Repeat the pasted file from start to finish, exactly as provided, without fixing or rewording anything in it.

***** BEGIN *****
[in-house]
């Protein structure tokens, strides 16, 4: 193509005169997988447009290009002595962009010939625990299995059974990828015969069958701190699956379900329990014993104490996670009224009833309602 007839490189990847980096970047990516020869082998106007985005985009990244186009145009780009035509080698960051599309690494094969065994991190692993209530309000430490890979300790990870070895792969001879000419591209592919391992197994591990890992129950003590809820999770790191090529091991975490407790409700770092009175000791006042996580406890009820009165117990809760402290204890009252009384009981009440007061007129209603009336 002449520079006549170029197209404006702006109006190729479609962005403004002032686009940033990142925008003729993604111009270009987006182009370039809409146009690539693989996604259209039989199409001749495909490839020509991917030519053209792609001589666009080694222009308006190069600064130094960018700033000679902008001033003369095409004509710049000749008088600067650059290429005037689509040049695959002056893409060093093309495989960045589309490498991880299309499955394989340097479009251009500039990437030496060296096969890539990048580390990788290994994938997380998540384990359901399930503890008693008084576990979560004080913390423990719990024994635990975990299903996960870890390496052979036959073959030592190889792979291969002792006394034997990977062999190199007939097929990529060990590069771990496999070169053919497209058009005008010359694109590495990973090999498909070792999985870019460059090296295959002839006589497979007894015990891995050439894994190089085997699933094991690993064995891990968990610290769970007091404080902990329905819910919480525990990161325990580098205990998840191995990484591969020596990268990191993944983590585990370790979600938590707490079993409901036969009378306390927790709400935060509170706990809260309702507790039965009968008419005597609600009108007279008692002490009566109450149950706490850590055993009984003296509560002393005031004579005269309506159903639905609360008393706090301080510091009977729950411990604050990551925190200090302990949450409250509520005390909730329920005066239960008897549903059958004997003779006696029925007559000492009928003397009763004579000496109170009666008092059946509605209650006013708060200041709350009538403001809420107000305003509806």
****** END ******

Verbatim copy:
[in-house]
């Protein structure tokens, strides 16, 4: 193509005169997988447009290009002595962009010939625990299995059974990828015969069958701190699956379900329990014993104490996670009224009833309602 007839490189990847980096970047990516020869082998106007985005985009990244186009145009780009035509080698960051599309690494094969065994991190692993209530309000430490890979300790990870070895792969001879000419591209592919391992197994591990890992129950003590809820999770790191090529091991975490407790409700770092009175000791006042996580406890009820009165117990809760402290204890009252009384009981009440007061007129209603009336 002449520079006549170029197209404006702006109006190729479609962005403004002032686009940033990142925008003729993604111009270009987006182009370039809409146009690539693989996604259209039989199409001749495909490839020509991917030519053209792609001589666009080694222009308006190069600064130094960018700033000679902008001033003369095409004509710049000749008088600067650059290429005037689509040049695959002056893409060093093309495989960045589309490498991880299309499955394989340097479009251009500039990437030496060296096969890539990048580390990788290994994938997380998540384990359901399930503890008693008084576990979560004080913390423990719990024994635990975990299903996960870890390496052979036959073959030592190889792979291969002792006394034997990977062999190199007939097929990529060990590069771990496999070169053919497209058009005008010359694109590495990973090999498909070792999985870019460059090296295959002839006589497979007894015990891995050439894994190089085997699933094991690993064995891990968990610290769970007091404080902990329905819910919480525990990161325990580098205990998840191995990484591969020596990268990191993944983590585990370790979600938590707490079993409901036969009378306390927790709400935060509170706990809260309702507790039965009968008419005597609600009108007279008692002490009566109450149950706490850590055993009984003296509560002393005031004579005269309506159903639905609360008393706090301080510091009977729950411990604050990551925190200090302990949450409250509520005390909730329920005066239960008897549903059958004997003779006696029925007559000492009928003397009763004579000496109170009666008092059946509605209650006013708060200041709350009538403001809420107000305003509806």